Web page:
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Unwed mothers can become the sole guardian of child without disclosing father’s name or his consent: SC [Read the Judgment]

Apoorva Mandhani
6 July 2015 12:14 PM GMT
Unwed mothers can become the sole guardian of child without disclosing father’s name or his consent: SC [Read the Judgment]
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In a landmark judgment, a Supreme Court bench headed by Justice Vikramajit Sen has held that an unwed mother in India can apply to become the sole guardian of a child, without giving notice to the father of the child and without disclosing his identity.

The Court also directed that if a single parent/unwed mother applies for the issuance of a Birth Certificate for a child born from her womb, the Authorities concerned may only require her to furnish an affidavit to this effect, and must thereupon issue the Birth Certificate, unless there is a Court direction to the contrary.

The Court was hearing a petition filed by a Government official against ruling of the trial court and the Delhi High Court. Both the Courts had held that she needed to disclose the father’s name to get his consent while filing a guardianship petition.

The child was born in 2010, and had subsequently raised him without any assistance from or involvement of his putative father. Desirous of making her son her nominee in all her savings and other insurance policies, she took steps in this direction, but was informed that she must either declare the name of the father or get a guardianship/adoption certificate from the Court.

She thereupon filed an application under Section 7 of the Guardians and Wards Act, 1890 (the Act) before the Guardian Court for declaring her the sole guardian of her son. Section 11 of the Act requires a notice to be sent to the parents of the child before a guardian is appointed.

The Guardian Court directed her to reveal the name and whereabouts of the father and consequent to her refusal to do so, dismissed her guardianship application on 19.4.2011. The Appellant’s appeal before the High Court was dismissed in limine, on the reasoning that her allegation that she is a single mother could only be decided after notice is issued to the father; that a natural father could have an interest in the welfare and custody of his child even if there is no marriage; and that no case can be decided in the absence of a necessary party.

The Bench analyzed the law prevailing in different civil and common law jurisdictions and observed that the pre dominant thought in these jurisdictions, as is in India, is to bestow guardianship and related rights to the mother of a child born outside of wedlock.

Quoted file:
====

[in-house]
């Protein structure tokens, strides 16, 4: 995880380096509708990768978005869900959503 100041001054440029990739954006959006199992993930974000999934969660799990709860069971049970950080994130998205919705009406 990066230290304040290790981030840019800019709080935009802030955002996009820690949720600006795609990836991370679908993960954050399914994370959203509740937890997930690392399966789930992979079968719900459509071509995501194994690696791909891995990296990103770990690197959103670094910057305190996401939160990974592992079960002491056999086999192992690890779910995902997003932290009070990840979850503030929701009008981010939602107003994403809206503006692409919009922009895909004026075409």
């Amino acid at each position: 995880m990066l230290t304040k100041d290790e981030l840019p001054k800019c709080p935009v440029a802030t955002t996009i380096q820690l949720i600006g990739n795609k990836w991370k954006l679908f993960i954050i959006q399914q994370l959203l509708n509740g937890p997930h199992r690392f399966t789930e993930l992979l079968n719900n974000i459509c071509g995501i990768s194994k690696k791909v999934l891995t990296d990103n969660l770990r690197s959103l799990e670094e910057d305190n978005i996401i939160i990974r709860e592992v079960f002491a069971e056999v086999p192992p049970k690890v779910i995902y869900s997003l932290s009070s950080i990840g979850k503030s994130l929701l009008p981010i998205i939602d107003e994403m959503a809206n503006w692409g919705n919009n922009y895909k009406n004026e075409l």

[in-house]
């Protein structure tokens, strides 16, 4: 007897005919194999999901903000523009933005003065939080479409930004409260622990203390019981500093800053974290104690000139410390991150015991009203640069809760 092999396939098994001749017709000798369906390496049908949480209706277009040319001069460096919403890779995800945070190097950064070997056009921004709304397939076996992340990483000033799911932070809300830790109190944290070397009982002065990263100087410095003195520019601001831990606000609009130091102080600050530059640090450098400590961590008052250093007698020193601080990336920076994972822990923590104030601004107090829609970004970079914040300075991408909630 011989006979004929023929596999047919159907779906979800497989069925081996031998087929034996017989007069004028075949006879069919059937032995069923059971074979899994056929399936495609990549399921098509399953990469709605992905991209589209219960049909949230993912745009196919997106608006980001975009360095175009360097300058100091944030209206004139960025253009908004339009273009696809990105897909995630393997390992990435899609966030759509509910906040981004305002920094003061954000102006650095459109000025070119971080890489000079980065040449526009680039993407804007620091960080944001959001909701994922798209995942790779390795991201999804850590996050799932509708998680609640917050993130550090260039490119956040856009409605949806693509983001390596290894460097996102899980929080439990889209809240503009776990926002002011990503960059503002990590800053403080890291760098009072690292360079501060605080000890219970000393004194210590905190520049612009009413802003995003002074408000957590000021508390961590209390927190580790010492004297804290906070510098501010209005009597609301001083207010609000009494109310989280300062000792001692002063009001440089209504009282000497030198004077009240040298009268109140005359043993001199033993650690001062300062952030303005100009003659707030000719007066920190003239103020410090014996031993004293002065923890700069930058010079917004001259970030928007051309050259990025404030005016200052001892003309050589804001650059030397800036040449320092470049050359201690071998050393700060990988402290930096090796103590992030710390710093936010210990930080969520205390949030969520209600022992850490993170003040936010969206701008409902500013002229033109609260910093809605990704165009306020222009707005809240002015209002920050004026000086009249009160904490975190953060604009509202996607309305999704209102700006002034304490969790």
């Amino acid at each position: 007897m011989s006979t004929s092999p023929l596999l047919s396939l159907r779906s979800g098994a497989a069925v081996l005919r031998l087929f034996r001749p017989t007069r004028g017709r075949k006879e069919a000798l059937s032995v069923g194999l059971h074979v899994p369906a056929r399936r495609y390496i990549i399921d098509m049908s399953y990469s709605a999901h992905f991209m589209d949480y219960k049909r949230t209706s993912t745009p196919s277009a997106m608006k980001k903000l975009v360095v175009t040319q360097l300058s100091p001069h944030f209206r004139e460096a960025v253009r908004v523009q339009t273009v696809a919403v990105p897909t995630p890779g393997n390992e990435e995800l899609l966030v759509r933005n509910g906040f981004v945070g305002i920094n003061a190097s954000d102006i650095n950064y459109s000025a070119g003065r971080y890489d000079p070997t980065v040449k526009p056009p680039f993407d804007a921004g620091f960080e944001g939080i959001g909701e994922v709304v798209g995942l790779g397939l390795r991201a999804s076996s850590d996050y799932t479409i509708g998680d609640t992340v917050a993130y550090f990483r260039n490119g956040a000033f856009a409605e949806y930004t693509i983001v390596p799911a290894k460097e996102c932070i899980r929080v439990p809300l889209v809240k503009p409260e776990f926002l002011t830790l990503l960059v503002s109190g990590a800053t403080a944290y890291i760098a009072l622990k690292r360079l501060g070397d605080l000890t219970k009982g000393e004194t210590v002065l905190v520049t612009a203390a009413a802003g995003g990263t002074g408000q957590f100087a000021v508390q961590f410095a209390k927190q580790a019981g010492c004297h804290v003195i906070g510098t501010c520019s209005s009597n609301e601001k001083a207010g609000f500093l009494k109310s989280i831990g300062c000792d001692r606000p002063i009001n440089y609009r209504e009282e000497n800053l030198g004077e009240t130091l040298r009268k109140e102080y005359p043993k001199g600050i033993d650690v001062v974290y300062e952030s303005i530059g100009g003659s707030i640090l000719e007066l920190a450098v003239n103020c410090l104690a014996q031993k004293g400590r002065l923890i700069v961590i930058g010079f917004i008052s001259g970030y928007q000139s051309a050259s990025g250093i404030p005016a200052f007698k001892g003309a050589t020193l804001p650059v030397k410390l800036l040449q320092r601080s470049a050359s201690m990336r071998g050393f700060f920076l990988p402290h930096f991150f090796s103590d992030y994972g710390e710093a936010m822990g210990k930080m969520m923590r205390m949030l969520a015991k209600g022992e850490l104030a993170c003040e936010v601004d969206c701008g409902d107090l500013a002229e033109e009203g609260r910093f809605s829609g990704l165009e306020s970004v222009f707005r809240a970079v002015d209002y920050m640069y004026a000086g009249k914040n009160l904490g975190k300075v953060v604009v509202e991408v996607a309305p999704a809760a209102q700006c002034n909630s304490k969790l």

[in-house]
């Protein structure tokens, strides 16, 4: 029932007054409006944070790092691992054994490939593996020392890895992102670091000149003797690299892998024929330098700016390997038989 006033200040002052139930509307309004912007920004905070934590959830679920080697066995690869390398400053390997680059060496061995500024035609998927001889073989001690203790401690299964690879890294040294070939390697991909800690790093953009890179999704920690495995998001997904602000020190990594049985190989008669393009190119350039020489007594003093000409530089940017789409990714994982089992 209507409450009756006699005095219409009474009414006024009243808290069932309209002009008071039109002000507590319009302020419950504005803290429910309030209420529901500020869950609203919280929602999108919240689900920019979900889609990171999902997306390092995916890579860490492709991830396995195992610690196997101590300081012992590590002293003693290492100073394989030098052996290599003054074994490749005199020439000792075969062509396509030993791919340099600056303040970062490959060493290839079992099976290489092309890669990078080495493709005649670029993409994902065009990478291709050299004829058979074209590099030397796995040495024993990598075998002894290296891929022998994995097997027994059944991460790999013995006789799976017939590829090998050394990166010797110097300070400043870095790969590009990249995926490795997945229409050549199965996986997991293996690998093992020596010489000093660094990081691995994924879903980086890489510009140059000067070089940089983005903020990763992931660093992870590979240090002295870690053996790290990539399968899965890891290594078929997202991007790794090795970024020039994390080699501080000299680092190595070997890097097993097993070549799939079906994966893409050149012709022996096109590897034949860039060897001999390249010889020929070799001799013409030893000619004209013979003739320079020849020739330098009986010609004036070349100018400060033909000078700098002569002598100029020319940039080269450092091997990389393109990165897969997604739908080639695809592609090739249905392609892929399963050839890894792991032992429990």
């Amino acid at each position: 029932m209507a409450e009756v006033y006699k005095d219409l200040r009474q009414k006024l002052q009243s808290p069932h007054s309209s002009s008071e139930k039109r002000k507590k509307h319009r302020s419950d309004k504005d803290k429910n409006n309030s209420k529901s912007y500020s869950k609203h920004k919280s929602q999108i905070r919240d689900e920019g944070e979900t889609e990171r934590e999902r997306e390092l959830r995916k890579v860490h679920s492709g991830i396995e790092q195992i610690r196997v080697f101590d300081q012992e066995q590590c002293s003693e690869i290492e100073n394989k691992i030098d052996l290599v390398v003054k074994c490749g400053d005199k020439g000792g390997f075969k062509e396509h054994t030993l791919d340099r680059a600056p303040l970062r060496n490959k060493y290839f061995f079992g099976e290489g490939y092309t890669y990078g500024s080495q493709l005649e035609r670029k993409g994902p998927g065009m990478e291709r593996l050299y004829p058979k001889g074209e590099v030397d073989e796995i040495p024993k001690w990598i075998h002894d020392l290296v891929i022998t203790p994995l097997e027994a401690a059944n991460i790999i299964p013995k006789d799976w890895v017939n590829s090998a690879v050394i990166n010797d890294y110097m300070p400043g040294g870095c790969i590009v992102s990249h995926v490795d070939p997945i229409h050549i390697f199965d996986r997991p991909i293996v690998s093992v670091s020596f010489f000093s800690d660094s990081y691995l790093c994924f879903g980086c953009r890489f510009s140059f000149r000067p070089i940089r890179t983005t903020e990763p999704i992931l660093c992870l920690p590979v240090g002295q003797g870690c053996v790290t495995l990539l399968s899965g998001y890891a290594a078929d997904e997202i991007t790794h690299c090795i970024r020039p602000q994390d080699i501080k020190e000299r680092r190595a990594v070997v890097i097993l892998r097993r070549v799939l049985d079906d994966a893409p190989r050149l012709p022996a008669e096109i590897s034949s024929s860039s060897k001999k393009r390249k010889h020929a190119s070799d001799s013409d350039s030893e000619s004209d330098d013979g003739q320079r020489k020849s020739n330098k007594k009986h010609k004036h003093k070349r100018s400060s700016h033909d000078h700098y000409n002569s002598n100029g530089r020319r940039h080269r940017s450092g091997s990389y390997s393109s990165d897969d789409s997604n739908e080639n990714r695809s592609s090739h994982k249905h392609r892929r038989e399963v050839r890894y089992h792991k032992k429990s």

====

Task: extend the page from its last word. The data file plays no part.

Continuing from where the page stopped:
The Supreme Court ruled that the mother did not need to disclose the identity of the father and include him as a party to the guardianship petition in certain cases. It arrived at the ruling relying on the best interest of the child, which required that the procedural requirement should be done away with.

In order to seek assistance, the Supreme Court had appointed senior advocate Sidharth Luthra in 2014. The former Additional Solicitor General highlighted two aspects of the case — the right of a child to know about and have the affection of his father, and the father’s right to have knowledge and access to the child. Relying on the ruling in the case of Congress leader N D Tiwari, who accepted a son born out of wedlock following a DNA test, Luthra pointed out that the right of a child to know about the father has been acknowledged as a facet of the fundamental right to life.

Commenting on the right of a woman to no disclose the parentage of the child, Luthra argued, “Even though an unwed mother does have a right to not disclose the parentage of a child to the world, the said right cannot prevail over the right of a child to know about his roots and origin.”

He therefore felt that it will indeed be in the best interest of the child to seek a response from him, when the mother has sought her appointment as a sole legal guardian. He argued such a procedure should be adhered to, especially when the child has not been abandoned.

The Court however favored the plaintiff and sent the matter back to the Trial Court for hearing it afresh without issuing a notice to the father.

Ranjana Kumari, a women’s rights activist and director of the Delhi based Centre for Social Research think tank described it as a “progressive stand” as per Huffingtonpost.

Kavita Krishnan, Secretary of the All India Progressive Women’s Association, said that the Supreme Court should go a step further and rule that “every mother is the natural and legal guardian of a child”.

Read the Judgment here.

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